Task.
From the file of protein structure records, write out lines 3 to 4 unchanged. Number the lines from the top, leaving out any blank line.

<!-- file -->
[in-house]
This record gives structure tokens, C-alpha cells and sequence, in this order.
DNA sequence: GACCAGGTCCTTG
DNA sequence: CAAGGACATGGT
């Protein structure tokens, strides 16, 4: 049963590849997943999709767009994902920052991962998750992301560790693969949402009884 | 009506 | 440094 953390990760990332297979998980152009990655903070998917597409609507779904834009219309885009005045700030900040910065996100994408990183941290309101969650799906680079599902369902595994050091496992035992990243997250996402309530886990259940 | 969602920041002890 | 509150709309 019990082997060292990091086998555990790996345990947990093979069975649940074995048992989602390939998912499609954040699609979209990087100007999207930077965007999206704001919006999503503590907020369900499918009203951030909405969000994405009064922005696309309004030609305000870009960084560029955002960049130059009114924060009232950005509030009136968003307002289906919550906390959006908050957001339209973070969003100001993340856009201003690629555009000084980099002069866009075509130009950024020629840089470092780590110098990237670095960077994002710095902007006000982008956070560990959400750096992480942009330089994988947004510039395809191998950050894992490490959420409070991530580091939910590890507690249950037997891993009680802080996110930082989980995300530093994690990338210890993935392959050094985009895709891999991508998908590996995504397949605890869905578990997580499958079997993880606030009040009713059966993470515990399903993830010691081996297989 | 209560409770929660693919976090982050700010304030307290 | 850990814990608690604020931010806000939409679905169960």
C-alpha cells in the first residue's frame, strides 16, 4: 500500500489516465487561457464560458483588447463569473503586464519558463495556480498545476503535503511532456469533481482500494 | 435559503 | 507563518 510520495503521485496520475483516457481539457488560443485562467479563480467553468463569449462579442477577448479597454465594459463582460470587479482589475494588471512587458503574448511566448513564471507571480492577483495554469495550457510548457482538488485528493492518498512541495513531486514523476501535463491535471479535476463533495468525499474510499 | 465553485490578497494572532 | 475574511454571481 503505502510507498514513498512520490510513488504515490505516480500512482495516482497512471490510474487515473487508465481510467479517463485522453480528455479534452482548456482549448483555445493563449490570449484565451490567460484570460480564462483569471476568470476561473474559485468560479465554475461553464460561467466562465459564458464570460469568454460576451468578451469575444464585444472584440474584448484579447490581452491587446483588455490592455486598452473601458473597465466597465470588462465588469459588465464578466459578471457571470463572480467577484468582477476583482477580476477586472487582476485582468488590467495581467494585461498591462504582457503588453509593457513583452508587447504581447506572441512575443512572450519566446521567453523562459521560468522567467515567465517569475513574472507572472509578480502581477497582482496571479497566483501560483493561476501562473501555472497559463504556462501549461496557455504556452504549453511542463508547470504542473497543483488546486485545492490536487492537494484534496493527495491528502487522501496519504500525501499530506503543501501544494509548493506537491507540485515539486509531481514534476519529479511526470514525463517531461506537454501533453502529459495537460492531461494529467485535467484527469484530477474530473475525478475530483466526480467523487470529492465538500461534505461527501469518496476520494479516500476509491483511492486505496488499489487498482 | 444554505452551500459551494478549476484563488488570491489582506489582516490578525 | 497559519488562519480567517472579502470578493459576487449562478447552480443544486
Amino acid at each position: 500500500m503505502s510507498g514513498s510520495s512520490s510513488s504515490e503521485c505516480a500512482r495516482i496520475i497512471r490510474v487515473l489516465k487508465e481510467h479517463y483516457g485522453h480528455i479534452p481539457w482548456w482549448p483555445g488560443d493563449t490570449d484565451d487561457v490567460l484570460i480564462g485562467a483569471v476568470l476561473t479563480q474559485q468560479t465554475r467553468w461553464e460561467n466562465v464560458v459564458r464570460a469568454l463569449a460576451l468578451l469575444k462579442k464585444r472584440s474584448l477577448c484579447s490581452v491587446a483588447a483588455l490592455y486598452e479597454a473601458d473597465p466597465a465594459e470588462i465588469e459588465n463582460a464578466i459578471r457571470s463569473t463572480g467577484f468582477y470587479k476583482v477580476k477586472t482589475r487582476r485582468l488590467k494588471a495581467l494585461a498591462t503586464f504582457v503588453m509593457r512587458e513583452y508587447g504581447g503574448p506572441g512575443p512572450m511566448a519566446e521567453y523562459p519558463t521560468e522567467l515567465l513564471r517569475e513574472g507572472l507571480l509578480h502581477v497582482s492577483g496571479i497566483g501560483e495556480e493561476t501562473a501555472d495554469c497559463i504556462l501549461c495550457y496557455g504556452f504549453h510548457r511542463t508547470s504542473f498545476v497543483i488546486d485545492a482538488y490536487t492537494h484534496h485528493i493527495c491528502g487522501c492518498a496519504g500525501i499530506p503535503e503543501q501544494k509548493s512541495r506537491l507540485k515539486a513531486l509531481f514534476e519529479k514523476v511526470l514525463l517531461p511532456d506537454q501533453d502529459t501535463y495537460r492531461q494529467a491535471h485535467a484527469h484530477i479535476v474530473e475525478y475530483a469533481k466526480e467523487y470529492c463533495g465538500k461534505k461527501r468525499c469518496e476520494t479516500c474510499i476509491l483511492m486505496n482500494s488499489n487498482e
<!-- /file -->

DNA sequence: GACCAGGTCCTTG
DNA sequence: CAAGGACATGGT